Primary care networks have a unique role to play in supporting their local populations and understanding and addressing the wider health inequalities that exist in our society writes Helen Kilminster, clinical director of People’s Health Partnership Primary Care Network.
Primary care networks (PCNs) allow the potential to develop a unique system that supports our communities away from a traditional medical model and to be adaptable to the real needs and priorities of people.
It has always been people that matter in this world. No one in modern-day society should feel like a burden and that their lives are of no value. In this cruel light of the current pandemic, we see gaps that we had hoped would be no longer. The wedge of health inequality feels more significant and the level of fatalities during this time feels even more painful. While I know I can’t resolve health inequality alone, I am determined to show how small steps can lead to change. The time for action is now. People cannot wait.
It is important to know who our communities really are, understand the cultures and beliefs, listen to what matters to people and acknowledge the barriers to having a good quality of life. PCN resources are not limitless but there are some unrealised possibilities of wider stakeholder collaborations. Are we then better able to support someone through financial difficulty, provide access to food banks or even coach mindsets to allow people to be in control of their own health and wellbeing? We have heard about the way that link workers are supporting people with these wider needs through social prescribing.
The formation of PCNs may be a new concept but to a few this collaborative way of working has been maturing for many years. Regardless of maturity now, we all find ourselves in the middle of a pandemic with no definitive answers and lack of previous experience to lean on. Through such unprecedented times, PCN relationships are forced into a test of trust, understanding and compromise. There is only so much a clinician can do in a short-allotted time. Listening is vital and we all try to meet the needs of the person sat in front of us. Regardless of the length of appointment, at some point that person will leave your room and face their reality, a story we don’t often know or truly understand.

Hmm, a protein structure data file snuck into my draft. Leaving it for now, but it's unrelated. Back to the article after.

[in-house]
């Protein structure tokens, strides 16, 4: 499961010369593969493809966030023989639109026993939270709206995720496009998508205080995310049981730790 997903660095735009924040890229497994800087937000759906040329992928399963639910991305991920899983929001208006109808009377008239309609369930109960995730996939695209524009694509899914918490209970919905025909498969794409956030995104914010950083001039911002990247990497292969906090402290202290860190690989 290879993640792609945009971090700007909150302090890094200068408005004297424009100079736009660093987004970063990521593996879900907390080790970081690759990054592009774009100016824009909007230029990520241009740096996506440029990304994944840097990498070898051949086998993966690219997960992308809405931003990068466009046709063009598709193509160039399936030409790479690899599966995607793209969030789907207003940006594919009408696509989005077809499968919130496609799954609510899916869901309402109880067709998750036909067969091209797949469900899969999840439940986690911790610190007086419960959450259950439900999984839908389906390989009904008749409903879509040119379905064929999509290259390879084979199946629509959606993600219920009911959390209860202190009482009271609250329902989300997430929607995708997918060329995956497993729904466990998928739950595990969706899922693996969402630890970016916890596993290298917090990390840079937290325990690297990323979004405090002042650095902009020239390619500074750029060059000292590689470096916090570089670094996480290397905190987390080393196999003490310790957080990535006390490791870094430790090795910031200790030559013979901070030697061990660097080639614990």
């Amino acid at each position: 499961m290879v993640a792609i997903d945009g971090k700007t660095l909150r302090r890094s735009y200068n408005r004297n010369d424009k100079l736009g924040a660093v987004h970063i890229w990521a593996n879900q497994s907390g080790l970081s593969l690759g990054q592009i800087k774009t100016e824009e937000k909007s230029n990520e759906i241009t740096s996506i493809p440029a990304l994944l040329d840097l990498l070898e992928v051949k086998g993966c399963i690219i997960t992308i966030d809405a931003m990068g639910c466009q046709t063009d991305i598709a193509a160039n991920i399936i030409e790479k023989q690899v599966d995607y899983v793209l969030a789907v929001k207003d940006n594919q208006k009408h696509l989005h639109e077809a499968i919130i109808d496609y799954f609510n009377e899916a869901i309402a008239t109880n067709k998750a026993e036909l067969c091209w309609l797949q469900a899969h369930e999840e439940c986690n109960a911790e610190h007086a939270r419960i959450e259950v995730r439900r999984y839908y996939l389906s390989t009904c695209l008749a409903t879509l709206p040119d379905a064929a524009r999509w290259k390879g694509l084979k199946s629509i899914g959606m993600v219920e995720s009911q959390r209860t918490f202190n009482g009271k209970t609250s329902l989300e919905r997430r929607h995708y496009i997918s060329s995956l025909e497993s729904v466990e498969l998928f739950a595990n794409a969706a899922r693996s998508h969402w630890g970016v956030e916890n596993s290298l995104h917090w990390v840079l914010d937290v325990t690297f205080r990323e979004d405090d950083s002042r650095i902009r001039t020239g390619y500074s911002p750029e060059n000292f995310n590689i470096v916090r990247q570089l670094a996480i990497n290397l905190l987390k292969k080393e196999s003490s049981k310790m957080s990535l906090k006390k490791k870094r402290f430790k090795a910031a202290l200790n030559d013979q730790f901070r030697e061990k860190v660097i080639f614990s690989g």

Health inequality is complex and has many contributing factors. Access to healthcare is a concern. There needs to be reassurance of equity. Without quality data we will continue to stumble our way to working up a solution that may not be realistic. Population data does exist but often it is flawed. However, it can help PCNs form a basis to start engagement with other organisations and key stakeholders, inclusive of the local community to create pathways that are meaningful and are likely to be used appropriately. Working with others is essential if we are to understand our communities but also in providing equity of access.
My name at birth was Huong Thanh Nguyen. My parents were refugees and were labelled as ‘Vietnamese Boat People’ along with over 300,000 others at that time. My childhood could have been very different. From an early age, I witnessed how good people in society could help others. I feel so grateful for the NHS in providing us access to screening, life-saving surgery and palliative care. Forty years ago my family didn’t have much of a voice, but they had advocates and representation from people who cared. Today, I will stand up to be that ally in society because I care. My humble start in life and faith in humanity fills me with gratitude and awareness.
Before we listen to others and to the shared stories from our communities, we need to open up our minds. Remove any judgement, any preconceptions and biases from our thoughts. Every life has value and we may not know all visible beings in the community. As PCNs develop, no one should be left behind. It is important that we earn the trust of our communities by demonstrating that our core values and principles are more than just words. We can never ever truly appreciate the journeys of others but while we learn, we can empathise and thrive for a brighter, better future.
A PCN that is inclusive celebrates its diversity and is equitable for all.
Helen Kilminster is clinical director for the People’s Health Partnership and a pharmacist at Slieve Surgery, Western Birmingham. Follow her on Twitter @HPILLminster
Time to reset
The NHS Confederation has launched a new campaign, known as NHS Reset, to contribute to the debate on what the health and care system should look like in the aftermath of the COVID-19 pandemic. Health inequalities form a key focus of the campaign. Find out more on our NHS Reset web section.